Thursday, 26 June 2014

Data Overload

07:30:00 Posted by Lara Clayton , , , , , , 2 comments
There are weeks when the blog's theme causes a vast blank space to enter my mind, and then there are weeks - like this week - when an idea arrives almost instantly. And (because great minds think alike) it connects with Vicky's post from yesterday.

*             *             *

I've written a lot about the Sundays of my childhood. I guess they are the easiest days to recall because they followed a pattern: activity, Sunday Lunch, activity, bath and an episode of a 1960s television programme. When my sister and I offered up grumbles about there being no colour in those programmes, or laughed at the terrible special effects, my Dad would simply state, "It's  a classic. They don't make them like this anymore."  Whether it was Voyage to the Bottom of the Sea, Land of the Giants or Star Trek: The Original Series, his response was always the same.

That same sound bite now spills from my mouth when I'm watching one of the 'classics' of my generation - almost impossible for the vocal cords to resist the sentiments of nostalgia.

*             *             *

Just over a year ago, after searching Netflix for a new TV series to watch, I decided (without intention of watching past episode one) to watch Star Trek: The Next Generation. This was the start of what my boyfriend calls "an addiction" - working my way through each available series before starting from the beginning again. Currently, stuck on a cliff-hanger at the end of Season Six, I estimate I've probably watched all episodes up to this point at least four times. I can recite the opening monologue in time with Patrick Stewart and bore Shaun (who has only inadvertently watched occasional episodes) with analysis of characters, plots and themes.

Among the many episodes there are a few which a return to more frequently. Usually these episodes centre around Data as he explores and attempts to be more human. There are many human behaviours and characteristics that Data experiments with. From writing himself a new (and rather amusing) subroutine for small talk to attempting to learn about humour on the holodeck, Data forces us to re-examine and question what it actually means to be human.

One of the more central aspects of human identity that Data explores extensively throughout the series is creativity. Through the playing of music, acting, painting and even the writing of poetry, Data (the android incapable of feeling) engages with (sometimes more successfully than others)the very activities that enable us to express.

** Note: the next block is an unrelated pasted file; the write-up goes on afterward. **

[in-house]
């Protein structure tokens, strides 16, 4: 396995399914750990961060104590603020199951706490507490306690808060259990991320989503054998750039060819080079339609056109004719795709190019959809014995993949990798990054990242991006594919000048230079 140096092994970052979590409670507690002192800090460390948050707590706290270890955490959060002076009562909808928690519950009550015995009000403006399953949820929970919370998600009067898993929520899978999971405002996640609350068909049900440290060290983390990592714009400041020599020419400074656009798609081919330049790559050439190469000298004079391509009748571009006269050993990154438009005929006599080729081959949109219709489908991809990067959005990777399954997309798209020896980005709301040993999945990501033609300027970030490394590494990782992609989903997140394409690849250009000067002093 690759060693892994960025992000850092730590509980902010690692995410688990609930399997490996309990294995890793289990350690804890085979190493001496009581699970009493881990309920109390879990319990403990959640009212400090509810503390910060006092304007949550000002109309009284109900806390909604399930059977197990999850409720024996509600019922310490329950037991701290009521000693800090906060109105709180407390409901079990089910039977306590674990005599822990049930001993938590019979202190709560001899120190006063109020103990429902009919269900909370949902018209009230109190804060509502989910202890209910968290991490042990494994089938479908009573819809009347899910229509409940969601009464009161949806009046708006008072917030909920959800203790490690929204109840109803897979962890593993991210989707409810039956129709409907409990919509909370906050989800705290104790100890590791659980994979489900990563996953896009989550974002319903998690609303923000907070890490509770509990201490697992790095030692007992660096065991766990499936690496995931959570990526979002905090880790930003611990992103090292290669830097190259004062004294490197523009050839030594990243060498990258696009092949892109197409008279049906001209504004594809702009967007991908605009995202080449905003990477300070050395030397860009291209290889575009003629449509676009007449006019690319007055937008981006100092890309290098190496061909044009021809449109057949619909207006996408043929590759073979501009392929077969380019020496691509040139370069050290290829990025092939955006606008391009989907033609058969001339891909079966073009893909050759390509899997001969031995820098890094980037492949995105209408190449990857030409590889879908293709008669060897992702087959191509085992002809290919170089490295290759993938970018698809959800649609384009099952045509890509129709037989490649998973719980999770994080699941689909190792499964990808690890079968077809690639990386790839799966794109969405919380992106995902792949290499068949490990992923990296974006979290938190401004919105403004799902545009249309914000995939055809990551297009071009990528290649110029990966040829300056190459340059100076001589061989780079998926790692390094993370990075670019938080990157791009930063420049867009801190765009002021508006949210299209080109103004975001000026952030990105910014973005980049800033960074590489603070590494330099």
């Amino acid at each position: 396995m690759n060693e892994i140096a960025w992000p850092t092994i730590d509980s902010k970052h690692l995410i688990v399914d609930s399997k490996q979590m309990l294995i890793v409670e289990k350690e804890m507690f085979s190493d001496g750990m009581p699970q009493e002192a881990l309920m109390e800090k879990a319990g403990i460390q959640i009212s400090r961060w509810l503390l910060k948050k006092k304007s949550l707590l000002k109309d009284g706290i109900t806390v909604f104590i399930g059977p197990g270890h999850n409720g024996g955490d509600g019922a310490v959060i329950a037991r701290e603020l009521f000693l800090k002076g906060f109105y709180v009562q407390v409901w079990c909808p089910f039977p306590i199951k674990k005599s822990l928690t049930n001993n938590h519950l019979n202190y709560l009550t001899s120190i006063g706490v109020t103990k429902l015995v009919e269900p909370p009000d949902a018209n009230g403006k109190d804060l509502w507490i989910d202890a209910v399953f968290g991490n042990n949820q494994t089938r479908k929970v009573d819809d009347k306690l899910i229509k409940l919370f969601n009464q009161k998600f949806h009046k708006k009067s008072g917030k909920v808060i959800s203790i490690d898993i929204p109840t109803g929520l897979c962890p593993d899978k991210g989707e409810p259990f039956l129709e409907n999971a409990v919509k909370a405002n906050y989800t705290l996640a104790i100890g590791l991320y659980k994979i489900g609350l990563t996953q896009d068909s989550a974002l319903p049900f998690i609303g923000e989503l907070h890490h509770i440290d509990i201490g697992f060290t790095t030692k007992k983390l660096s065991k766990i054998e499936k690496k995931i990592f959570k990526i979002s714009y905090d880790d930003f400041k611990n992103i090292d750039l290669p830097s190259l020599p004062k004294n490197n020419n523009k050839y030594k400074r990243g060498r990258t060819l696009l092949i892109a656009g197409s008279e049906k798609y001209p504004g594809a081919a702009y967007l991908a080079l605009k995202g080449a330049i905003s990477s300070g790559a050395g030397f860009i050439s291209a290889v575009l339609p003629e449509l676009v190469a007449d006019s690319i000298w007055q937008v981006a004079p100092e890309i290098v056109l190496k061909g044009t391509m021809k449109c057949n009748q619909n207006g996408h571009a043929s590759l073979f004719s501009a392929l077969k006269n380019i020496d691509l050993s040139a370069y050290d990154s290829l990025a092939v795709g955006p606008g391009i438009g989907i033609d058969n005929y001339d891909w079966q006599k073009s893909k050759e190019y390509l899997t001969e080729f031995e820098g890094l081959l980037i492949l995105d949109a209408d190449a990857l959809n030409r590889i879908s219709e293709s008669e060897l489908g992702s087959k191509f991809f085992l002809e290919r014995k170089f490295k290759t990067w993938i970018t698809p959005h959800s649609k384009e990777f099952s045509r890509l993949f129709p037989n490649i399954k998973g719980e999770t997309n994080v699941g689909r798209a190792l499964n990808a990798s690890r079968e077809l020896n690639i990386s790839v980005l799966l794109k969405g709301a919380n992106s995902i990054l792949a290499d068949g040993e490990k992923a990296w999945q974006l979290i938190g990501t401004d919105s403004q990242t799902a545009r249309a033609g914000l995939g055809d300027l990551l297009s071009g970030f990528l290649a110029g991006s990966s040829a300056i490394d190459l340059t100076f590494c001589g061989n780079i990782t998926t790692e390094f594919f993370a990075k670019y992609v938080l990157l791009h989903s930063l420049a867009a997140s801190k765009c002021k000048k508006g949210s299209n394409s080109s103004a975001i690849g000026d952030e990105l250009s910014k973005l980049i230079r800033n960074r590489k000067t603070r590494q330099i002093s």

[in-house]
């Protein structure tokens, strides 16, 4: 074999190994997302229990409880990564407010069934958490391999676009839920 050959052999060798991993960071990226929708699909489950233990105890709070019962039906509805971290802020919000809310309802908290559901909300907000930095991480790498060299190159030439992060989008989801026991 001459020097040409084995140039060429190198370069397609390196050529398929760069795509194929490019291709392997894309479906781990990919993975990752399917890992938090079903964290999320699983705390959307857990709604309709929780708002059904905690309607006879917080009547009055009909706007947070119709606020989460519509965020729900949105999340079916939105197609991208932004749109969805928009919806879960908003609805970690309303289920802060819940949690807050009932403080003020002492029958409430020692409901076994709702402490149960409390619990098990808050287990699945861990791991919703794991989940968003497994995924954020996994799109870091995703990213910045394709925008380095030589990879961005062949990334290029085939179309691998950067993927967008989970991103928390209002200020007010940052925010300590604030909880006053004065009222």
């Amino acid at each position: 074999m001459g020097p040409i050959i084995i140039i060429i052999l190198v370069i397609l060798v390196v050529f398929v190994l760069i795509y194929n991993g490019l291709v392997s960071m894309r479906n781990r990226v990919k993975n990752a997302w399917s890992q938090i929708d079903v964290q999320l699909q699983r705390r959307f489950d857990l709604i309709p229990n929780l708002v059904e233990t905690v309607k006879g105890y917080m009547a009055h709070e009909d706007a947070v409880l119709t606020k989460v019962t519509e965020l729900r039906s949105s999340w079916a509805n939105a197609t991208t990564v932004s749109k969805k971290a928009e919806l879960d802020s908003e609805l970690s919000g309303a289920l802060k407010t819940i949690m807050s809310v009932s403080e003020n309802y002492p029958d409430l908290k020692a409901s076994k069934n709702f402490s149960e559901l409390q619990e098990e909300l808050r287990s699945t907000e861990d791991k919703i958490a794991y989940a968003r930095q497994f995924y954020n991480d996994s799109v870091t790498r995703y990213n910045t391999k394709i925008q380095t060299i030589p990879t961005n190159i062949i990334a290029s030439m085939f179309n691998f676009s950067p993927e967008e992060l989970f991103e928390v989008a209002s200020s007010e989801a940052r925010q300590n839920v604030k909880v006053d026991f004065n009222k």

My favourite Data moment has to be from "Schisms" (Season Six, Episode Five) where Data gives a poetry recital to other members of  Enterprise crew.

Throughout the ages, from Keats to Giacomo, poets have composed odes to individuals who have had a profound effect upon their lives. 
In keeping with that tradition, I have written my next poem in honor of my cat. I call it, "Ode to Spot." 

                Felis Catus is your taxonomic nomenclature, 
                An endothermic quadruped carnivorous by nature. 
                Your visual, olfactory and auditory senses 
                Contribute to your hunting skills and natural defences. 

                I find myself intrigued by your sub-vocal oscillations, 
                A singular development of cat communications 
                That obviates your basic hedonistic predilection 
                For a rhythmic stroking of your fur to demonstrate affection. 
                A tail is quite essential for your acrobatic talents: 
                You would not be so agile if you lacked its counter-balance. 
                And when not being utilized to aid in locomotion 
                It often serves to illustrate the state of your emotion. 

                Oh Spot, the complex levels of behaviour you display 
                Connote a fairly well-developed cognitive array, 
                And though you are not sentient, Spot, and do not comprehend 
                I none-the-less consider you a true and valued friend. 

                Lieutenant Commander Data

Thank you for reading,



An impulsive berk said...

Data became the comic element of the series but he didn't start out that way did he? I love how the series evolved, with each character being allowed to reveal more if their past and surprising us.

My personal favourite character was Q for his ability to turn up on the bridge on a whim and make fun of humanity's ignorance and Riker - always worthwhile. There was a string spiritual and ethical element to the series too, picked out through Deanna's abilities and Q's presence. And Picard was the philosopher. Classic fantasy I guess but constantly imaginative.

High five fellow Trekkie!

Christo said...

Wondered when one of the Dead Goods would get around to Data, and might have know n that it would be you, Lara.
Thanks for quoting in full the "poem" from a truly interesting episode, and beginning to examine from Data's neutral but willing to become positive point of view the nature of unity and the purposes of creativity.
I'm surprised that being his rational self Data was not permitted to quote a great Ameican intellectual T S Eliot that we creatives are really "only whistling in the dark" to keep up our spirits when we are sure of our own mortality and not always convinced by the comfort of religious belief.
Thanks for writing interestingly about Star Trek - science fiction in America has been the path to publication of so many terrific U. S. authors.